• When left, Knotweed requires property surveyors and professionals to remove it, costing up to £72 per tonne in tax for removal costs.
  • The Environment Agency outlines roots can extend up to 7 metres from the visible plant, going as deep as 3 metres. 

While it is your neighbour's responsibility to remove it while it remains in their garden, you can alert them to the issue and catch it in the bud before it spreads to your own property. If it has, this can constitute legal advice, as tackling the root barrier will take precision so as not to spread it further. 

Can Japanese Knotweed in a neighbour's garden affect a house's value?

Knotweed moving from one property to another can cause a loss in profits, with the damage caused affecting the property for several years. As Knotweed spreads from being disturbed and through the roots underground, your site can become infested before you realise it. If the Knotweed remains in the neighbour's garden, the caused damage is minimised.

Property surveyors may estimate how much money you will lose, but this depends on how close the Knotweed encroaches on your property. The closer it gets, the more detrimental effects you will experience. Most surveys state that if Knotweed is found within 7 metres of your property, you will likely lose value. This is why it's crucial you eradicate the problem as early as possible, but treatments require precision, as you are likely to spread it further when tackling it yourself. This is illegal, so always contact a professional for the remedy. 

Can Japanese Knotweed spread from one garden to another?

Japanese Knotweed does not spread like other plants, as only the female variation of Knotweed was introduced to the UK. However, they still present a threat. Knotweed can spread from one property to another, especially in the summer months when you are unaware of its presence. Underground, the Knotweed has an extensive rhizome root system which is able to spread rapidly.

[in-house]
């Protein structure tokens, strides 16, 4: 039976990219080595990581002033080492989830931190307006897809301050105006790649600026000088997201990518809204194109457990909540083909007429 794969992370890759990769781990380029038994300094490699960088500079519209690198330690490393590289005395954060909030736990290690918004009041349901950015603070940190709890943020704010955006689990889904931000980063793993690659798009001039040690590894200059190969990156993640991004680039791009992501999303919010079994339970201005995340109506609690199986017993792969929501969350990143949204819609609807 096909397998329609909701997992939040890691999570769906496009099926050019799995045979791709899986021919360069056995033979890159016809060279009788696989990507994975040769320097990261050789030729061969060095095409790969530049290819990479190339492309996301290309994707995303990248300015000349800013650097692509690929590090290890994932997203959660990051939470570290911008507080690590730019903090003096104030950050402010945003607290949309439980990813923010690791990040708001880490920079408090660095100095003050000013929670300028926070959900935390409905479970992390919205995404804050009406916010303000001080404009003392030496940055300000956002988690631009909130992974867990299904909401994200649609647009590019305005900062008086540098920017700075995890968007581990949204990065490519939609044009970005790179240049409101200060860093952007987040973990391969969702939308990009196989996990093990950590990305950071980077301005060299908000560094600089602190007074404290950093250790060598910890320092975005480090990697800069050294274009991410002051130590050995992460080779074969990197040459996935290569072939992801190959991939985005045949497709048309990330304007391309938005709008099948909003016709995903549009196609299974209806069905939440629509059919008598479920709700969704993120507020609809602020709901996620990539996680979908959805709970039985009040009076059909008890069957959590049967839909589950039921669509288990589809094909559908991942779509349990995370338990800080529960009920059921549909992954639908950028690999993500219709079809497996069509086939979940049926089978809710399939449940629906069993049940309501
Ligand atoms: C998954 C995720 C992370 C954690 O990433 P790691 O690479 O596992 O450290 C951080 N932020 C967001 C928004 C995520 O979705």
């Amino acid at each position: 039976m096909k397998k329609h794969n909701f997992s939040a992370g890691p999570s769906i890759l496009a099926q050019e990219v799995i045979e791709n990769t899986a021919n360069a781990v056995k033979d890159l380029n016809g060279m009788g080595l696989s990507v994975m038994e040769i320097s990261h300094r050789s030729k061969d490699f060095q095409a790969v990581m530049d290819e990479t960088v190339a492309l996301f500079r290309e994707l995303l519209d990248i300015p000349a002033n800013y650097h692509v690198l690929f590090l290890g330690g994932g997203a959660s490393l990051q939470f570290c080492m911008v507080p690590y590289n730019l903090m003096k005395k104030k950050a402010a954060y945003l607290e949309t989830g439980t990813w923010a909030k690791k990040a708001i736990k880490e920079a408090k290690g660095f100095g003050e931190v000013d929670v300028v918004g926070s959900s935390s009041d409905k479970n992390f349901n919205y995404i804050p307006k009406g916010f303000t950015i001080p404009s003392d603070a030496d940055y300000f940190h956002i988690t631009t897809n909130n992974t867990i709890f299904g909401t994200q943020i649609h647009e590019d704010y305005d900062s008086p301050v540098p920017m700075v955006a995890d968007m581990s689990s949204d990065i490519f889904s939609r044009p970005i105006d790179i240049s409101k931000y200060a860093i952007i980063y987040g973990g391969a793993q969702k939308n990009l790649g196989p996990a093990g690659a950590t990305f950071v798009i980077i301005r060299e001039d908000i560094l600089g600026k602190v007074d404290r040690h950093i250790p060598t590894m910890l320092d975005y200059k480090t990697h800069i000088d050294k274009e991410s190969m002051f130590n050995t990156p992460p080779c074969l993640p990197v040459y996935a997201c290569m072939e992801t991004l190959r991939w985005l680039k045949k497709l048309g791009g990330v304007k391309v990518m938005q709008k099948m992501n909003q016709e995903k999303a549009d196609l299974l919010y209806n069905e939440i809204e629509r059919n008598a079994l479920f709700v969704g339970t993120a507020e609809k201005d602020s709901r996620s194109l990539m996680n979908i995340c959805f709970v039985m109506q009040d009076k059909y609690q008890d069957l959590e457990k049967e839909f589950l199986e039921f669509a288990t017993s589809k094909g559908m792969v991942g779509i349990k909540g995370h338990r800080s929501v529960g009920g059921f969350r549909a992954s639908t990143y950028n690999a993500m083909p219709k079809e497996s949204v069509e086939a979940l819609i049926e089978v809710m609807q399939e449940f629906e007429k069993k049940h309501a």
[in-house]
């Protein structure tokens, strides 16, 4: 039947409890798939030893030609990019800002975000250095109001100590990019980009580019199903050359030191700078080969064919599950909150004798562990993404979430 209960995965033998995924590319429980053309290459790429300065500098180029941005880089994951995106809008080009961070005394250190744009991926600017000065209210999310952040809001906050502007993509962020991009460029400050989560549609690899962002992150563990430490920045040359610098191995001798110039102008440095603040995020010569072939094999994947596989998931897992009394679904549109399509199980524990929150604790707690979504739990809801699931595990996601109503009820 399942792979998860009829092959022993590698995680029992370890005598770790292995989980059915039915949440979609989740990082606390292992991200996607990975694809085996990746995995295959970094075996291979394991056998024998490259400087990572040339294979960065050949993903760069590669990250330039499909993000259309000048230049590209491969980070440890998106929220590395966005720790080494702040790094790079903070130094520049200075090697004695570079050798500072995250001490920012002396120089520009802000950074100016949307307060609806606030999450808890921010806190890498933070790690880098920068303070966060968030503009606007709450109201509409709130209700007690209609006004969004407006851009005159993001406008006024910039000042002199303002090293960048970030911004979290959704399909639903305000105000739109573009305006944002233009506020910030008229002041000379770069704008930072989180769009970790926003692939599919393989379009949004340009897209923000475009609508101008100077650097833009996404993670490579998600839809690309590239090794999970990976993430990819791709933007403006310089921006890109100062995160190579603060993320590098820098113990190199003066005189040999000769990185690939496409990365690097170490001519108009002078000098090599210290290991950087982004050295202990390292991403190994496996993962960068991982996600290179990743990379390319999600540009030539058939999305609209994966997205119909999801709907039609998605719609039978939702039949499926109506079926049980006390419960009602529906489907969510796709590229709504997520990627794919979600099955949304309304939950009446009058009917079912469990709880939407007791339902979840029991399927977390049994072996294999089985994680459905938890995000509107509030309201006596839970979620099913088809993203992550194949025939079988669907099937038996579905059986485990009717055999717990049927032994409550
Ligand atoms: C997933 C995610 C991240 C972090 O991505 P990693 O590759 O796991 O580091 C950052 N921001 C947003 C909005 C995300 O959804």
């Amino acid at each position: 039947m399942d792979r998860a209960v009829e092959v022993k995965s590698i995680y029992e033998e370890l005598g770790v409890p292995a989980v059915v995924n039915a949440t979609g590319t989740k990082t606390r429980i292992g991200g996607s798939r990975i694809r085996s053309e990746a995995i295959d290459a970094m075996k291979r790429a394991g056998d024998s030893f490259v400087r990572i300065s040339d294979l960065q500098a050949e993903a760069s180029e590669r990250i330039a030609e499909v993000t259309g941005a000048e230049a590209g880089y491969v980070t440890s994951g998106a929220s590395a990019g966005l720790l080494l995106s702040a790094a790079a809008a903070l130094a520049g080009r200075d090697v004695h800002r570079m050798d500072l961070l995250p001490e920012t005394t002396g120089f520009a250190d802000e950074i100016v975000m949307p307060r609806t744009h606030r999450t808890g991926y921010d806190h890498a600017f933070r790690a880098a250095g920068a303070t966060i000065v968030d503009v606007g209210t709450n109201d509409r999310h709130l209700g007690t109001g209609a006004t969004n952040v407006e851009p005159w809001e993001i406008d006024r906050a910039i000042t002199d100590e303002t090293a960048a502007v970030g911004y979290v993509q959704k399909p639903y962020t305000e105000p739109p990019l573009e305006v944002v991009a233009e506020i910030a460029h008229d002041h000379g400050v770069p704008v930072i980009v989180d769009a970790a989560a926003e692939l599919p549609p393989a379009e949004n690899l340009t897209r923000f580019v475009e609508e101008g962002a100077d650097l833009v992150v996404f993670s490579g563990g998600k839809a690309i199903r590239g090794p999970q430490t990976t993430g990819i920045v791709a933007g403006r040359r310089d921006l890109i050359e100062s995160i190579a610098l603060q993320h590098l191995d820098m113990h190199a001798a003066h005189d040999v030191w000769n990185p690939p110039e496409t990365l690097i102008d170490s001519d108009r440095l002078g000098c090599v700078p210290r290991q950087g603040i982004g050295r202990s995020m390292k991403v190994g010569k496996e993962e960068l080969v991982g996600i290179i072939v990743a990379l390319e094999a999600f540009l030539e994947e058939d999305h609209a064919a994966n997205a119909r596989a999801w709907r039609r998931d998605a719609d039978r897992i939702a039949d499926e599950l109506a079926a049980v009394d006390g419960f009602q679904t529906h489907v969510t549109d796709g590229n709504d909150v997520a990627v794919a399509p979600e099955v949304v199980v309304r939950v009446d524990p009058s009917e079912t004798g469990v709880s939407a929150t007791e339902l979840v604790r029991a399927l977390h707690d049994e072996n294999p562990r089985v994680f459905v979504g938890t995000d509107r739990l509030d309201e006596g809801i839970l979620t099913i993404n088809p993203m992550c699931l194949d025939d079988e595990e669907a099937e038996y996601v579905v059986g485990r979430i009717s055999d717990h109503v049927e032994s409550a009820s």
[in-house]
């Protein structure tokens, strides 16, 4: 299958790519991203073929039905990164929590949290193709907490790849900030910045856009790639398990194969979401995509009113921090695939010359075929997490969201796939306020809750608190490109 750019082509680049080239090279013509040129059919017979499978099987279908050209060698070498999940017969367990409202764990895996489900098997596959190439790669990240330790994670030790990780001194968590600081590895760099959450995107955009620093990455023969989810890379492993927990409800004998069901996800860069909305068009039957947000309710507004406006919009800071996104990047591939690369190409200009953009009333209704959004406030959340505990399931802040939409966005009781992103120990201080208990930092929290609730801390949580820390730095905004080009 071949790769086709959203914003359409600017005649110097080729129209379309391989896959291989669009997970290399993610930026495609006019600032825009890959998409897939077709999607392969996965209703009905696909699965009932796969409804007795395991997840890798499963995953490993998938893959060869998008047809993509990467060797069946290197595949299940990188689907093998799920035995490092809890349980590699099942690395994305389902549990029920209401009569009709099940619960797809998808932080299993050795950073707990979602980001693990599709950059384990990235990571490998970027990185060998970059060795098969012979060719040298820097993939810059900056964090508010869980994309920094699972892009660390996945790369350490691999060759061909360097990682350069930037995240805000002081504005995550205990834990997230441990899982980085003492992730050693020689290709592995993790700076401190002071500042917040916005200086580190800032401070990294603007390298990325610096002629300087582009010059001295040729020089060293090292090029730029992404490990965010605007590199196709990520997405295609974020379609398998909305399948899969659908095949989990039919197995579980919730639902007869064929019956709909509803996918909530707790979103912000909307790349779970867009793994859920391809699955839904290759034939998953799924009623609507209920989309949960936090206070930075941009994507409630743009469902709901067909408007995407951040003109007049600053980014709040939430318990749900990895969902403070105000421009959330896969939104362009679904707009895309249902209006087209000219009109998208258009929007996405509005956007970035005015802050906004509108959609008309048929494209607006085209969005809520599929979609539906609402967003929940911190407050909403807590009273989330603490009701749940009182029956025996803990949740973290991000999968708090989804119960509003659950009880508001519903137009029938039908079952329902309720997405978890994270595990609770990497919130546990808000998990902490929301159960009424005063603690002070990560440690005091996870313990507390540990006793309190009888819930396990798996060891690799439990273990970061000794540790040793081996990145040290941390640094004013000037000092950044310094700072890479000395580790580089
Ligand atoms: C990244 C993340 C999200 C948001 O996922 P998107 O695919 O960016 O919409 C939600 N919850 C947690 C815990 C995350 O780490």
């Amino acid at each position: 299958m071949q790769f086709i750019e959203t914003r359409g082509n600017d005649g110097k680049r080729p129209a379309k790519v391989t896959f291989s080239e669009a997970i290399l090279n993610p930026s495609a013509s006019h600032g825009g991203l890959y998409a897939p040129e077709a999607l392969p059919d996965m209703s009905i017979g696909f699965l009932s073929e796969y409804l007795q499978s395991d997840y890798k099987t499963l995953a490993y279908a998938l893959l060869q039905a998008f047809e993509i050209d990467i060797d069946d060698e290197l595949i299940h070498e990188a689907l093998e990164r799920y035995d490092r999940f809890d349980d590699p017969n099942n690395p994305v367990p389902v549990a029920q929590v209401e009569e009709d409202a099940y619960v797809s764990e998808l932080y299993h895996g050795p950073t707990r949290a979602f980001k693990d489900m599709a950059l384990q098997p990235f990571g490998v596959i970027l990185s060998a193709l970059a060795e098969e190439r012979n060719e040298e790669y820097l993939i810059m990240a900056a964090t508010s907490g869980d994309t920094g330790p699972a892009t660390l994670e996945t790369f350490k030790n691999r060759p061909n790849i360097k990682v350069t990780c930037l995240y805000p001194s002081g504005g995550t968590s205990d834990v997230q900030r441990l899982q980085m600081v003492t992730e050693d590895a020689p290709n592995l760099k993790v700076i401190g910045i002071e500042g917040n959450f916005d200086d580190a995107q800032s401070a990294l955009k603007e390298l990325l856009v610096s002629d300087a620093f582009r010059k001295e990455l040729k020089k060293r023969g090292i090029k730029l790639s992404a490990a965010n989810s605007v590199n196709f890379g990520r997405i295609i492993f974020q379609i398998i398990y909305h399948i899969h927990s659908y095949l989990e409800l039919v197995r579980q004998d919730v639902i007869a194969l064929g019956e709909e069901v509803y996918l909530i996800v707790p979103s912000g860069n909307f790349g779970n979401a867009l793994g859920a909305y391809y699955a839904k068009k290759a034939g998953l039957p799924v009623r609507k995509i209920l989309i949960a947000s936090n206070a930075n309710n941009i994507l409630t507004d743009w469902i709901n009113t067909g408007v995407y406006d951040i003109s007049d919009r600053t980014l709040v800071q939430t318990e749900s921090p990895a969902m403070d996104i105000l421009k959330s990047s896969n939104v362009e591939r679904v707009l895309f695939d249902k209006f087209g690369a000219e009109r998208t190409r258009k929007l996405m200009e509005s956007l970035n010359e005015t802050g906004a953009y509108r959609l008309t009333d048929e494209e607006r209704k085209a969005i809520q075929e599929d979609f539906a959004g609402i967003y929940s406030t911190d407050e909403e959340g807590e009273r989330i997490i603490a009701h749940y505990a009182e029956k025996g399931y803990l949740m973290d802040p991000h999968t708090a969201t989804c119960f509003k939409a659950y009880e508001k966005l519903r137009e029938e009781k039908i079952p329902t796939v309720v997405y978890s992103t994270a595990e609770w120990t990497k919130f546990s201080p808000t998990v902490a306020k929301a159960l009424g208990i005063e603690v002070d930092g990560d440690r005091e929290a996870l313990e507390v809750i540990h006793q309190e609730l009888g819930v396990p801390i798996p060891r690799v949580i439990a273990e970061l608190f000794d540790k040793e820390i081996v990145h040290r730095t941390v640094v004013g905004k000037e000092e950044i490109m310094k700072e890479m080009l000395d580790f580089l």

This is the same from your neighbour's property to your own, as a fence will not keep these plants out. It's worth noting there are legal implications to attempting to remove the Knotweed yourself when it spreads. You are liable to be fined or imprisoned if you deal with this weed incorrectly, so the first step is always to alert someone authorised to deal with the issue. Knotweed must be burnt on-site or removed carefully and burnt elsewhere, away from the soil. 

What can I do if Japanese Knotweed is encroaching onto my land?

Thankfully, you do have options if Knotweed is rapidly approaching your land. When Knotweed is growing in a neighbouring property owned by the same landowner as your own property, you can alert them as they may have experience in such issues.

Otherwise, you should force your neighbours to take legal responsibility, and you can do this with a Community Protection Notice.

This is outlined by the Government as a legal forcing of the hand, meaning your neighbours have to tackle the issue head-on. If you find yourself dealing with a neighbour who refuses and the Knotweed encroaches your garden, your Insurance Company will be happy to intervene.

You can potentially receive compensation where damage was caused by negligence. Neighbours have grounds to sue where invasive plants were not cared for.

Our advice is always to inform your neighbours first, let them know you have noticed the plant and the effects it could have on both properties. If this fails, you can take legal action. 

What Can I Do If Japanese Knotweed Is Encroaching Onto My Land?

Do you have a Japanese Knotweed problem? If you require Japanese Knotweed Removal in Essex or throughout the UK, contact our expert today.